In the background, the group of boys – brothers, friends, none old enough to be a parent – walking away. More questions, more inferences. Walking where…and why? Is there a purpose – a game, a school - or is it more simply youth, caged, wandering with no real purpose? They are not running, their motions are not panicked or in flight or attack.

Only three hundred and eighty words, far short of the thousand a picture is worth. But to fill in the thousand would only be my mind making conjectures about what is happening, denying almost completely the emotional impact of the picture, for I could fill it all in with background information drawn from many sources and more than likely take away from the impact of the photo itself. Trite as the saying is, it is better to let the picture speak for itself.

The subsequent photos in the section show daily life as experienced and expressed by the children of Aida camp, the narrow streets, the Wall, the people, young and old, none of whom seem truly comfortable or at peace. The final photo perhaps explains why.

The Wall, eight metres high, its dark shadows looming over the foreground, fading into sunlit brightness in the distance. In the foreground, one small boy facing the camera, seemingly lost in thought, or as with most young people, lost in unverbalized emotions and experiences, stands on a ground of rocks and rubble, where again, no life thrives.
The caption, provided by the photographer, Layan Al Azza, states simply “My favourite thing was that people liked me and let me take photos of them. I don’t like life in the camp.”

The second section presents photos from a workshop with the theme on “A Child’s Rights in Palestine.” The short commentary at the beginning of the section ends with the poignant comment “A couple of hours after the exhibition had opened in Aida Camp a 13 year old child was shot in the head with a rubber coated steel bullet by the Israeli army less than 100 metres from the gallery in which children had proudly showed their work discussing human rights protection for children, a child’s rights in Palestine…”

The photos do not show the blood and the wounds to the body. Instead they show the wounds to a society struggling to survive. They show children laughing, sad, the Wall graffitied with “Stop Apartheid” and “Stop the Racist Wall”, a young man waving the Palestinian flag in front of the wall, posters, a street scene, more walls, a classroom with one smile among many faces against more grey walls, more narrow alleys, girls giggling, peeking over a railing, more concrete, pock-marked with bullet holes, a child crying, playing marbles, cooking, more Wall with thistles, and finally, a round steel gate with metal fences and concrete walls to represent Article 37 – “The Right to Protection from Torture and Deprivation of Liberty.”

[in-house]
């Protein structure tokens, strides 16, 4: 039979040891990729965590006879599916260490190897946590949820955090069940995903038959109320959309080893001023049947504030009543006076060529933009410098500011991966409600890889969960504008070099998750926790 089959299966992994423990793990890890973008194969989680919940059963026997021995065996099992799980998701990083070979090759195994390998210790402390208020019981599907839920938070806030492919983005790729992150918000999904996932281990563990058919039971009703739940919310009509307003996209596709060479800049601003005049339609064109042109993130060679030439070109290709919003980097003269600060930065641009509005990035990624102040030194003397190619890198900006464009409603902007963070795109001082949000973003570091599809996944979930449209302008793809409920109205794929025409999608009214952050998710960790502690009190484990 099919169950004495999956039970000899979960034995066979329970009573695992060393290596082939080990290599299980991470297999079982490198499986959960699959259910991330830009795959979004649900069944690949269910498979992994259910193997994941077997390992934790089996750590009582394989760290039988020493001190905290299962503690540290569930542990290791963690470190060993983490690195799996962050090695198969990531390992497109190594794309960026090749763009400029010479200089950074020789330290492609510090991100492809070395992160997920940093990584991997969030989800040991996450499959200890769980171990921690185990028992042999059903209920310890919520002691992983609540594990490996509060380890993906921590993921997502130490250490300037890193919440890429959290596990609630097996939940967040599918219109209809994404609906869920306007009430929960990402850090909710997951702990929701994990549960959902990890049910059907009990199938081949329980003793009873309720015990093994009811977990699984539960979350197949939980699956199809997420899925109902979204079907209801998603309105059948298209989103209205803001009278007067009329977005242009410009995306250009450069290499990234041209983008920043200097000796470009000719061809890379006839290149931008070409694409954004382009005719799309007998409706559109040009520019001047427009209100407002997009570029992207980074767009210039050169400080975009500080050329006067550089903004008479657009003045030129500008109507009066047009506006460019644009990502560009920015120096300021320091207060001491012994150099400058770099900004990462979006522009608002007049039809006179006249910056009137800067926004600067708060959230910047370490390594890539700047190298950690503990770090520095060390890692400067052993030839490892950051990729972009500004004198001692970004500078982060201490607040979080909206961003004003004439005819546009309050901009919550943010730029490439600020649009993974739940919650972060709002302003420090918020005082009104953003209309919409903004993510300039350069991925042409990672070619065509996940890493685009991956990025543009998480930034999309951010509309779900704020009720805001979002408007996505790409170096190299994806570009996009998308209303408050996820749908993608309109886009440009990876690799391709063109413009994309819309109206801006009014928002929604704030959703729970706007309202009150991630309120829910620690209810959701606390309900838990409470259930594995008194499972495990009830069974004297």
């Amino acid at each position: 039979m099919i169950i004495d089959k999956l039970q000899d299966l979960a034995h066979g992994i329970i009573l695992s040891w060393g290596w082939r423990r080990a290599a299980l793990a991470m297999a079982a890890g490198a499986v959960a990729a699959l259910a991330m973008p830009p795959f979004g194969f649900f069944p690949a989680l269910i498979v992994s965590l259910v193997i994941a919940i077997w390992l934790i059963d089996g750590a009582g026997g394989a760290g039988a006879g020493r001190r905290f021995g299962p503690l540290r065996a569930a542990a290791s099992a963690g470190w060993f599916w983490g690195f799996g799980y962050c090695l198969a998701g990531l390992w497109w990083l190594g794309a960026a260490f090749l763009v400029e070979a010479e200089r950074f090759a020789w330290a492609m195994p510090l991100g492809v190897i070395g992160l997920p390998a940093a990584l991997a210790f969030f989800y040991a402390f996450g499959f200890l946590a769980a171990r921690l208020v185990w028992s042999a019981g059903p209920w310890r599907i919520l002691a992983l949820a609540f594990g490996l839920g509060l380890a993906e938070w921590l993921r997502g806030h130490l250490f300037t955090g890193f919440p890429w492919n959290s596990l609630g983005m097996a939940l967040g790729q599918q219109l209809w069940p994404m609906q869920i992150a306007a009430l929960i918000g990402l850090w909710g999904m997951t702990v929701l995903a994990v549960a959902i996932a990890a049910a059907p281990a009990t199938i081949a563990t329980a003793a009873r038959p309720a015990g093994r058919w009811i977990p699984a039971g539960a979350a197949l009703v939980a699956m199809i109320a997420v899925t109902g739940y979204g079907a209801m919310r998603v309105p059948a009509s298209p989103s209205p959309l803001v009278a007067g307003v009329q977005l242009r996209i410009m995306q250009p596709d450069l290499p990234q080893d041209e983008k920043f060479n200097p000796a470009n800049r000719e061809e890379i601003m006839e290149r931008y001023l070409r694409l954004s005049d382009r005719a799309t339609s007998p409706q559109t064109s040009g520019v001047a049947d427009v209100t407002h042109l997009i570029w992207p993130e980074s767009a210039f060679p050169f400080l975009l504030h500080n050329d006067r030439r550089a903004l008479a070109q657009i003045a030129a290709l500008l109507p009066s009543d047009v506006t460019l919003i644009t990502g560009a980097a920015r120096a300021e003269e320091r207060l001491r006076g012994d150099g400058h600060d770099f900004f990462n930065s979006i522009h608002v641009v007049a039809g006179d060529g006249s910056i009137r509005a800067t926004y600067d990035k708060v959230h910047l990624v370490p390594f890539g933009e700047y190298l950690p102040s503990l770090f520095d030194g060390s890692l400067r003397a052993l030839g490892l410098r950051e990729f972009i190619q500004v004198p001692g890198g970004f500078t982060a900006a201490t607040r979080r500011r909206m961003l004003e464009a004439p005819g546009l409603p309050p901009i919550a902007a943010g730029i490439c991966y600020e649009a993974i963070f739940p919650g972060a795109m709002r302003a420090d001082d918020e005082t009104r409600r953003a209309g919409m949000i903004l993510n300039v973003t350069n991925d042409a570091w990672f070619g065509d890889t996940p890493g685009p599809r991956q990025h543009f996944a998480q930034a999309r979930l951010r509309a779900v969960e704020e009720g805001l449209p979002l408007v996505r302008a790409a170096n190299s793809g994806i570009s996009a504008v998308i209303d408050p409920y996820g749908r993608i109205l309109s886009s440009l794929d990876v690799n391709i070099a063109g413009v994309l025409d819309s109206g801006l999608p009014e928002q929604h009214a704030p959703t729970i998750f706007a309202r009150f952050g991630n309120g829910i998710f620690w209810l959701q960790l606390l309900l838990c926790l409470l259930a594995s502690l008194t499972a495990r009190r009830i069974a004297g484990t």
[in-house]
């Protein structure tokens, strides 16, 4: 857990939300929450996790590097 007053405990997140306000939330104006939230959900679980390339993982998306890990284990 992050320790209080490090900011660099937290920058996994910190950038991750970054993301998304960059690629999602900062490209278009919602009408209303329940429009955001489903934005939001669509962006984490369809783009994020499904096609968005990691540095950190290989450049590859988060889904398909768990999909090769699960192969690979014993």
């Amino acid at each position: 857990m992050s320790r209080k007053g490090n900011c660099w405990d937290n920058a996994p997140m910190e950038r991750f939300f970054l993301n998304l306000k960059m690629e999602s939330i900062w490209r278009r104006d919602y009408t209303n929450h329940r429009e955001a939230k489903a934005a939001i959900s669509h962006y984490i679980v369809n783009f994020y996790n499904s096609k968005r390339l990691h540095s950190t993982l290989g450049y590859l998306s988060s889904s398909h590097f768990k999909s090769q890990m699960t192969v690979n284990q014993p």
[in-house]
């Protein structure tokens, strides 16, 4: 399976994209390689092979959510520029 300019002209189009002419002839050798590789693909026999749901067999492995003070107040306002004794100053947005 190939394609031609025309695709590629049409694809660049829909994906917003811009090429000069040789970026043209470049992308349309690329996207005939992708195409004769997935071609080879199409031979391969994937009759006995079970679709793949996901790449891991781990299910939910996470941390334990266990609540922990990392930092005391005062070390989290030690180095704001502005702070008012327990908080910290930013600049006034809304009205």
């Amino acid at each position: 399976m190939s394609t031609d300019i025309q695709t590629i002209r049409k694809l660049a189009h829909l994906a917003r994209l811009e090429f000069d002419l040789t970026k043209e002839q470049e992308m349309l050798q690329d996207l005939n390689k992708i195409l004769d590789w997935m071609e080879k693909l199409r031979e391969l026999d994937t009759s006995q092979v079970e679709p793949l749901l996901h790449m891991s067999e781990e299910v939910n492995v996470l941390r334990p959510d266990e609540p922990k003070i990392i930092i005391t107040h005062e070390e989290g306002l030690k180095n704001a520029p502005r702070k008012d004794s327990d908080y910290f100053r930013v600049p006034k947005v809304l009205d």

The final section, “Our Dreams and Nightmares” was photographed in August-October 2007. Basic dreams – the right to a home, to be a farmer, to travel, to play volleyball, and most prominently, freedom and to have an education to make a better society – the dreams of all children around the world. The nightmares – of losing a home for the second time, of a worsening economic situation and no work (the simplicity and depth of children’s thinking), the killing of a family and friends by soldiers, prison, suffering.

The final four photos summarize it all: a smiling face with candles, “My dream to live in a world full of innocence and hope;” next, a gnarly tree with the vague outline of an old face, “Time is passing and I’m afraid that one day this face [lonely and old] will be mine.…”

The final two, simple and powerful, perhaps show the height of the dreams and the depth of the nightmare. First a photo of books, one titled “English for Palestine” and the caption “…with my culture and my studies I will build a better future.” In contrast the final picture of a shoe lying on its side on a gravelly street, dark shadows in the background, and further back, again, the Wall. Under the shoe lie the dark splashes of blood pooled in the roadway: “My nightmares are full of blood…Last year my brother was shot whilst playing in my bedroom.”

Is this what the world allows for its children? Is this the price of our western lives lived in relative luxury, our own children “full of innocence and hope” to be denied to others?